The num­bers tell the story: 68% of reg­is­tered vot­ers in Col­lier-Brown’s area turned out to vote – twice the pro­por­tion in the last midterms in 2014 and even more than in the 2016 pres­i­den­tial elec­tion. Col­lier-Brown said it came at a cost – “My kids are very close to call­ing me Aunty Car­rie” – but there were huge gains. “The Beto cam­paign has taught us an im­por­tant les­son: that con­nect­ing with your neigh­bours is how to en­gage ev­ery­one, how to take back our democ­racy and ul­ti­mately how to win elec­tions.”

She is be­longs to one of two key elec­toral groups that O’Rourke fo­cused on – white women. Exit polls show he was backed by 39% of white Texas women – up from 29% who backed Hil­lary Clin­ton in 2016. Mark Jones, a pol­i­tics pro­fes­sor at Rice Uni­ver­sity, thinks that swing was partly ex­plained by a fe­male back­lash to the vul­gar­ity, pos­tur­ing and sex­ual im­pro­pri­ety of Don­ald Trump. But that was not all. “Beto O’Rourke wasn’t just cam­paign­ing against Trump. He was cam­paign­ing for a dif­fer­ent kind of pol­i­tics that are op­ti­mistic, pos­i­tive,” said Jones.

Af­ter O’Rourke con­ceded de­feat on Tues­day, he ad­dressed thou­sands of sup­port­ers in El Paso. He told them: “We are not go­ing to de­fine our­selves by who or what we are against, or what we are afraid of or scared about. We are great peo­ple.”

That mes­sage also spoke to the sec­ond key group mo­bilised by his cam­paign: young peo­ple. In 2016, Clin­ton at­tracted the votes of 55% of the 18-29 age range in Texas, to Trump’s 36%. This week, O’Rourke won a stun­ning 71%, to Cruz’s 29%.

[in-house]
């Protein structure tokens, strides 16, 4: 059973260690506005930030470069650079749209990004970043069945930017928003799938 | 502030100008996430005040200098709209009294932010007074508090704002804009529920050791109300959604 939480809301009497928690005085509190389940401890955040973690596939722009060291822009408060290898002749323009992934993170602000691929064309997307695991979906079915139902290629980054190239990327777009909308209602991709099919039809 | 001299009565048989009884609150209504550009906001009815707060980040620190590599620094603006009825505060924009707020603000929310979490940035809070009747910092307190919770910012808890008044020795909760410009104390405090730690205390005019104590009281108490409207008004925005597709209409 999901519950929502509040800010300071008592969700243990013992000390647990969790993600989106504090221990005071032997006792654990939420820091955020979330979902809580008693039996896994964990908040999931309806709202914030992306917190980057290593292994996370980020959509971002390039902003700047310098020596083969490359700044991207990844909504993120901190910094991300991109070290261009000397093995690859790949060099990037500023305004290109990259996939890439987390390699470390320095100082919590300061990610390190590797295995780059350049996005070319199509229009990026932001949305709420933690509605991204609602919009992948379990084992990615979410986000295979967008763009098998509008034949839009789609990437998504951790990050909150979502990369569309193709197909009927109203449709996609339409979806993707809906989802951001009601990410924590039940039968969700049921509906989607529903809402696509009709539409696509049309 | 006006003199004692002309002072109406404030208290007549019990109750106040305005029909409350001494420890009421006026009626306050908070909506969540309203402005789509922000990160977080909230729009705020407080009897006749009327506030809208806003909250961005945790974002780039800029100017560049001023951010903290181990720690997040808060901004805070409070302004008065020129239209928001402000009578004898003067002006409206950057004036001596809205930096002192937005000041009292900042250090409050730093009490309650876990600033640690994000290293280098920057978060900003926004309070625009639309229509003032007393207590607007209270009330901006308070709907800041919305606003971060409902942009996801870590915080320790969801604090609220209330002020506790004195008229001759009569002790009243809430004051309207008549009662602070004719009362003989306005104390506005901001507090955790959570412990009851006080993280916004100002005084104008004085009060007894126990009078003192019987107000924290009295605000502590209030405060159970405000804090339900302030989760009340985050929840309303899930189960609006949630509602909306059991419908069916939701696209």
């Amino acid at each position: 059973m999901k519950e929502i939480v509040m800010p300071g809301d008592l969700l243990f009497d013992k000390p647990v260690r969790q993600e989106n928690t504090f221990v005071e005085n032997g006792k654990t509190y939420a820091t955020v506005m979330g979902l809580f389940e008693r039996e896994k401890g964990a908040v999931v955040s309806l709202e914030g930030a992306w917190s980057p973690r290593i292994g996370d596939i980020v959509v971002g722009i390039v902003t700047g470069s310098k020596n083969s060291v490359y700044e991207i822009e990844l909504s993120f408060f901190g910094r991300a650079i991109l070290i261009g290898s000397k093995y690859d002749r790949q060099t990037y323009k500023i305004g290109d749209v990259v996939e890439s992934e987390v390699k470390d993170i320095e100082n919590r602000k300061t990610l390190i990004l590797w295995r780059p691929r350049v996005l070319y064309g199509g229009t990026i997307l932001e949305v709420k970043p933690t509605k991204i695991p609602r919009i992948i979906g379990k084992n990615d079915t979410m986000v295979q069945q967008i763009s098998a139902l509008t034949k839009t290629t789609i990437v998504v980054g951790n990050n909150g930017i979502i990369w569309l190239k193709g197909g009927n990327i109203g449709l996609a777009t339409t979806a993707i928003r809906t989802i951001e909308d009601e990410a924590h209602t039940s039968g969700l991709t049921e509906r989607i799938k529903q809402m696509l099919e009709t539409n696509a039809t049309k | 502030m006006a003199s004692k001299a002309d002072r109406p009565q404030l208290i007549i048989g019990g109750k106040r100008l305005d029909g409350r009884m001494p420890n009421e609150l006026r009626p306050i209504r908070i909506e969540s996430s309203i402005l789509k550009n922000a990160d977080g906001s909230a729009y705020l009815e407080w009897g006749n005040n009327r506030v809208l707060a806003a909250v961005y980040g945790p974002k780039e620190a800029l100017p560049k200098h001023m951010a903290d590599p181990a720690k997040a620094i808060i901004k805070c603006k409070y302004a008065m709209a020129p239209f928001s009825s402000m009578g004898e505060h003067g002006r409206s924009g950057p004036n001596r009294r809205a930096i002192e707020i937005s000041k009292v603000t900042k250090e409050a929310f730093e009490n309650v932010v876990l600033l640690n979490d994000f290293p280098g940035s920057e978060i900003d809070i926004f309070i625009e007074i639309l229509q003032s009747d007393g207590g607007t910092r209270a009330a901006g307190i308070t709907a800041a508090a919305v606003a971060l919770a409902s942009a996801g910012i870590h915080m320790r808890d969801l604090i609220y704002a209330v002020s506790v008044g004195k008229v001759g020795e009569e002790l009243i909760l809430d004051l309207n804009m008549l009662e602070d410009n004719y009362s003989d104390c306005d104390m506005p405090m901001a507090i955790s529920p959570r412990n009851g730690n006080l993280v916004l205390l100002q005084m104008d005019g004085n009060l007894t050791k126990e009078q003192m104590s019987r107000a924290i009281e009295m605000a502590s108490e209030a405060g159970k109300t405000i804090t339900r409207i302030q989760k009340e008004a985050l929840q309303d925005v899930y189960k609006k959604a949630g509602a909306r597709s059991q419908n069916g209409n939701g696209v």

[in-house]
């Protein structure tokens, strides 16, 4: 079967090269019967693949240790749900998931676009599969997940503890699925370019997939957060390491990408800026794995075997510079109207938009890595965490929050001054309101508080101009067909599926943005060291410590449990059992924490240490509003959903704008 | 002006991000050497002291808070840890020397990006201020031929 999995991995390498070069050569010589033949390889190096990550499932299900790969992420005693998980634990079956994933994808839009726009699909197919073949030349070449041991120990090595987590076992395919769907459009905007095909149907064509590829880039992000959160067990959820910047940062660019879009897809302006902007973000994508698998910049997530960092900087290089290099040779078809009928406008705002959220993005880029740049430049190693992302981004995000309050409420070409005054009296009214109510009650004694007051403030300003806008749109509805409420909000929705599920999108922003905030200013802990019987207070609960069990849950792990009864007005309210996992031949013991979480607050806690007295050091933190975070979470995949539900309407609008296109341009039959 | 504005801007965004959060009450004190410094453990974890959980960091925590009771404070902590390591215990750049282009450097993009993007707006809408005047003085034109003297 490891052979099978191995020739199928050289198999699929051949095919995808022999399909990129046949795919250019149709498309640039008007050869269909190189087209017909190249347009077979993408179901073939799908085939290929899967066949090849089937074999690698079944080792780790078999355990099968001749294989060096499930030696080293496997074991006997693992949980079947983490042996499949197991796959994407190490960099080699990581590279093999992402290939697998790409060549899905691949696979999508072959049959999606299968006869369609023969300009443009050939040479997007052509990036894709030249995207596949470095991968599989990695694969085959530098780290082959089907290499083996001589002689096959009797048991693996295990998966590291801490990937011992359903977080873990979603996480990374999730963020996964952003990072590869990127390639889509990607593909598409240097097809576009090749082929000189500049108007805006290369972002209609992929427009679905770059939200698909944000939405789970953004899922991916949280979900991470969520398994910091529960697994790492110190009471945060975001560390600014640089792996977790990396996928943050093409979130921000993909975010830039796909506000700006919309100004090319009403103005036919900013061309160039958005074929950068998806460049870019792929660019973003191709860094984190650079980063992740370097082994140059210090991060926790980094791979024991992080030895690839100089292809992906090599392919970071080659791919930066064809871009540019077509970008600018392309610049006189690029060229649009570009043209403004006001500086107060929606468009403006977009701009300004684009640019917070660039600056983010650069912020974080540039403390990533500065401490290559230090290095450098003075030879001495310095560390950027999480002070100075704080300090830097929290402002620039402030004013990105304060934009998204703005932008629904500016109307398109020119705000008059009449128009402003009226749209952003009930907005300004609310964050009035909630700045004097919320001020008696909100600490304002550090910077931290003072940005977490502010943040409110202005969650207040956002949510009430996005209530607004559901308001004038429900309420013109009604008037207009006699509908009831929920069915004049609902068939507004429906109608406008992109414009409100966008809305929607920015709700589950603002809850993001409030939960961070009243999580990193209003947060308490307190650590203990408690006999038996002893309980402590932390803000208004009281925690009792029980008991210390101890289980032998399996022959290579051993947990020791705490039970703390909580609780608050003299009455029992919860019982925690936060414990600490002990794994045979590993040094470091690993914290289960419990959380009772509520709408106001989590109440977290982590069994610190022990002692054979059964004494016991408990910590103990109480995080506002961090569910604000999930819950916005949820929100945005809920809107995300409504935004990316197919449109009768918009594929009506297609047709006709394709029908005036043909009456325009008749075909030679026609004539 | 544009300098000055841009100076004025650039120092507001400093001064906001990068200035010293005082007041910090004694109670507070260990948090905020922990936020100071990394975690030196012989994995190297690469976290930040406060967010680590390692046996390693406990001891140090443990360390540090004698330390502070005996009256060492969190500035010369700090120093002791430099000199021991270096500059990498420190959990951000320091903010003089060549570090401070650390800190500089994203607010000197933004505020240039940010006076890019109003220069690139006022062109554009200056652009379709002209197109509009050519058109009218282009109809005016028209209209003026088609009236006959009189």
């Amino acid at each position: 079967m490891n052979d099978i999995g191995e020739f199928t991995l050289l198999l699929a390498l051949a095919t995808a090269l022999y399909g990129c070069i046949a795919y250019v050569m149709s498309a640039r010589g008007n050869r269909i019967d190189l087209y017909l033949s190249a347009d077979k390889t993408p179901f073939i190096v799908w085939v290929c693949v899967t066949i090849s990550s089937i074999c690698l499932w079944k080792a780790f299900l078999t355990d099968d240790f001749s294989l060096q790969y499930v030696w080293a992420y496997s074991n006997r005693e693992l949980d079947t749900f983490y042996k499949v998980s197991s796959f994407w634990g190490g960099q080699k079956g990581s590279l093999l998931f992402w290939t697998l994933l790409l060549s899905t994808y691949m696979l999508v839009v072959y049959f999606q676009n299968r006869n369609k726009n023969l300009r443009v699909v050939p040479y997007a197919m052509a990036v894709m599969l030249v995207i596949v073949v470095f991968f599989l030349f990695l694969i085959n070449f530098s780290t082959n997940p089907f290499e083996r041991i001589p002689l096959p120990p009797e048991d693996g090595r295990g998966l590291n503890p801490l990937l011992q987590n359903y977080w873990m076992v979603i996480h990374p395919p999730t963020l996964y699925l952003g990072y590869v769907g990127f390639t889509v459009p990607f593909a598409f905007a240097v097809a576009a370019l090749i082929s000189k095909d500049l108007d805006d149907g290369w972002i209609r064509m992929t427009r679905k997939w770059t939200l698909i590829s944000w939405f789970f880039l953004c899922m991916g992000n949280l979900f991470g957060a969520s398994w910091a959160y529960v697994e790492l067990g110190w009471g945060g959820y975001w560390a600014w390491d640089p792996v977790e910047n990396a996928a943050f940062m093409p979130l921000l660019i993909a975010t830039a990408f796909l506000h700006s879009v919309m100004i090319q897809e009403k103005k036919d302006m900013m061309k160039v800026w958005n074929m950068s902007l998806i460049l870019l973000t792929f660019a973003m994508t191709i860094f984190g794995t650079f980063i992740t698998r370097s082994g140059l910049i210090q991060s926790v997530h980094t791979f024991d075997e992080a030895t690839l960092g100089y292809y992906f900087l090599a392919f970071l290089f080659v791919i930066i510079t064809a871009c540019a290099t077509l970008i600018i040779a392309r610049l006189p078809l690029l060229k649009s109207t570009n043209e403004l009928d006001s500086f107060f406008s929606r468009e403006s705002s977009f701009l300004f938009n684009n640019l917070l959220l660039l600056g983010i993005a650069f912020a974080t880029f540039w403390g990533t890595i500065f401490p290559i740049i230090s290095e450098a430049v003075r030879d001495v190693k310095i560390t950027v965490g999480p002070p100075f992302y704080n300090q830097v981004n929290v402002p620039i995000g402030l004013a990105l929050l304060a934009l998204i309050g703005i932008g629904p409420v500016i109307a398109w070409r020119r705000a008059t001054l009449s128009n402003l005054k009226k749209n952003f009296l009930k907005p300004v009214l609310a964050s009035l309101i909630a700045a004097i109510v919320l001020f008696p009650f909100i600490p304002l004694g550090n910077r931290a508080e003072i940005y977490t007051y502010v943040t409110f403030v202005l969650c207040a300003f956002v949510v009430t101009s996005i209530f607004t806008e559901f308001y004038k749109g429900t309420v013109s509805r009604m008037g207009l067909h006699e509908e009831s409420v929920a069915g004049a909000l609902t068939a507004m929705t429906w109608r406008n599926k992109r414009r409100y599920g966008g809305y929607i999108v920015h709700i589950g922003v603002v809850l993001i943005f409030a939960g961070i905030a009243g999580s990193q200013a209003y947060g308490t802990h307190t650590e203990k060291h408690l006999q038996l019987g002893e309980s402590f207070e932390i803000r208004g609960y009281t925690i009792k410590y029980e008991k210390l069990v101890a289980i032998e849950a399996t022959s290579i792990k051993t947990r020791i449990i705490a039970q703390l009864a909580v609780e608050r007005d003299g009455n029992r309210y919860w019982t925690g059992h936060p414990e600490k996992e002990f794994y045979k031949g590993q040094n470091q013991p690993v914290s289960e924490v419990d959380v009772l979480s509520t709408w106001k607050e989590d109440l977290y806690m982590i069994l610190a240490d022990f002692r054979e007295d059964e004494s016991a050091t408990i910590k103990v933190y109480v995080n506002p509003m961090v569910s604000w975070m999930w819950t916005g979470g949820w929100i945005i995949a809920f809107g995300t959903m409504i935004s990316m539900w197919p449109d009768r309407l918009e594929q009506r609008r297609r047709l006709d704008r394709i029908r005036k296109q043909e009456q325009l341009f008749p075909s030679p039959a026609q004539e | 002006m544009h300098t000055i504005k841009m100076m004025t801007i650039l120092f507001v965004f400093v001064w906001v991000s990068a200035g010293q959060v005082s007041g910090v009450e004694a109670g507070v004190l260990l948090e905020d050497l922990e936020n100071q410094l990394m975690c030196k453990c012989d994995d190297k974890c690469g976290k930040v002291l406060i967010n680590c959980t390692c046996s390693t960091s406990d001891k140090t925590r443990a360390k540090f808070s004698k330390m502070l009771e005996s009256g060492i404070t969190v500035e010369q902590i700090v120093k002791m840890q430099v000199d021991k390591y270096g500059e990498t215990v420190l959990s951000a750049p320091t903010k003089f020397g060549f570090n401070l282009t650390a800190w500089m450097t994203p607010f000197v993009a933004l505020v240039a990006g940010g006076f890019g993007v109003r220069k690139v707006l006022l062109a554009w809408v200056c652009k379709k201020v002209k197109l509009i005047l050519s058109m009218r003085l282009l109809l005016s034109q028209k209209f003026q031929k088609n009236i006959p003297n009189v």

Not only did he win over young peo­ple in far greater pro­por­tions, he un­locked a door that has been closed to pro­gres­sives in vast ar­eas of the US for years. He per­suaded young vot­ers who usu­ally stay at home in midterm elec­tions to vote.

Fig­ures for over­all Texas turnout have yet to be com­pleted but early vot­ing data is stun­ning. The num­ber of 18- to 29-year-olds cast­ing an early bal­lot this year was five times greater than in the 2014 midterms.

One ex­pla­na­tion is that he talks to Tex­ans in their own lan­guage. He speaks Span­ish and flips be­tween id­ioms, hav­ing grown up in El Paso, an 80% Latino city. He is also flu­ent in In­sta­gram and Snapchat, and has a flair for pro­duc­ing vi­ral videos, whether air-drum­ming to The Who or skate­board­ing.

When the Guardian talked be­fore to Karl Rove, who helped turn the state Repub­li­can in the 1990s, he was dis­mis­sive about O’Rourke’s most vi­ral video. In it, he de­fended NFL play­ers who knelt for the na­tional an­them in protest at po­lice bru­tal­ity, say­ing there was “noth­ing more Amer­i­can”. For Rove, that video proved O’Rourke would never win over main­stream Texas vot­ers as he was too lib­eral. What Rove may not have counted on, how­ever, was how elec­tri­fy­ing such a state­ment may have been for younger Tex­ans.

O’Rourke am­pli­fied his affin­ity with younger vot­ers through so­cial me­dia. Much of the $70m he raised through small do­na­tions – twice the sum brought in by his op­po­nent – went on dig­i­tal ad­ver­tis­ing, es­pe­cially on Face­book, where ads were kept to six sec­onds at the most.

The Texas Tri­bune said for much of 2018 he put more po­lit­i­cal ads on Face­book than any other cam­paign. Some $6m of O’Rourke ads on the site were viewed al­most 20m times.

Per­haps in­evitably, whis­pers of “Beto 2020” can be heard in Texas. “Beto has done the near im­pos­si­ble,” said Mark Jones. “If he wants to run for the White House, there’s def­i­nitely a lane open for him.”

PHO­TO­GRAPH: MIKE SEGAR/REUTERS

Beto O’Rourke at a rally in Austin. He raised more money than any can­di­date for Se­nate had done be­fore

▲ Ted and Heidi Cruz. He re­tained his seat by barely two per­cent­age points